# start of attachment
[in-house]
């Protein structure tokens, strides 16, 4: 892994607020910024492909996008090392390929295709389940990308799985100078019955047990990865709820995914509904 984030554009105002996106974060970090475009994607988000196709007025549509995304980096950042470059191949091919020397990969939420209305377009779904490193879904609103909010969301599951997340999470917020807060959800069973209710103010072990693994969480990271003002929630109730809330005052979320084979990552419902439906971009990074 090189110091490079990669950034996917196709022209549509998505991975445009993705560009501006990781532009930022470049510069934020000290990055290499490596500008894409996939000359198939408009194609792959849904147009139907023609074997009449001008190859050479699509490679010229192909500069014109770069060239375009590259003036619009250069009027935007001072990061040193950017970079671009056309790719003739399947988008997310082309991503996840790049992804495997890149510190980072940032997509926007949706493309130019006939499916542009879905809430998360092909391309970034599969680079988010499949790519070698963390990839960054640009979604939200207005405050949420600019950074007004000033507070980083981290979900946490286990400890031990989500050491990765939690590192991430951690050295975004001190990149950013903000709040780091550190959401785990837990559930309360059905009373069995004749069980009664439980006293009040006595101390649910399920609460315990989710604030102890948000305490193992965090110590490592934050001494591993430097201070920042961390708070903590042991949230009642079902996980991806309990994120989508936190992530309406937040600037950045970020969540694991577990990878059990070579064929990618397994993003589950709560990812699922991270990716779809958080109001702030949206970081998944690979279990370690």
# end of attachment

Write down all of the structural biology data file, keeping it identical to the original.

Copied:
[in-house]
């Protein structure tokens, strides 16, 4: 892994607020910024492909996008090392390929295709389940990308799985100078019955047990990865709820995914509904 984030554009105002996106974060970090475009994607988000196709007025549509995304980096950042470059191949091919020397990969939420209305377009779904490193879904609103909010969301599951997340999470917020807060959800069973209710103010072990693994969480990271003002929630109730809330005052979320084979990552419902439906971009990074 090189110091490079990669950034996917196709022209549509998505991975445009993705560009501006990781532009930022470049510069934020000290990055290499490596500008894409996939000359198939408009194609792959849904147009139907023609074997009449001008190859050479699509490679010229192909500069014109770069060239375009590259003036619009250069009027935007001072990061040193950017970079671009056309790719003739399947988008997310082309991503996840790049992804495997890149510190980072940032997509926007949706493309130019006939499916542009879905809430998360092909391309970034599969680079988010499949790519070698963390990839960054640009979604939200207005405050949420600019950074007004000033507070980083981290979900946490286990400890031990989500050491990765939690590192991430951690050295975004001190990149950013903000709040780091550190959401785990837990559930309360059905009373069995004749069980009664439980006293009040006595101390649910399920609460315990989710604030102890948000305490193992965090110590490592934050001494591993430097201070920042961390708070903590042991949230009642079902996980991806309990994120989508936190992530309406937040600037950045970020969540694991577990990878059990070579064929990618397994993003589950709560990812699922991270990716779809958080109001702030949206970081998944690979279990370690």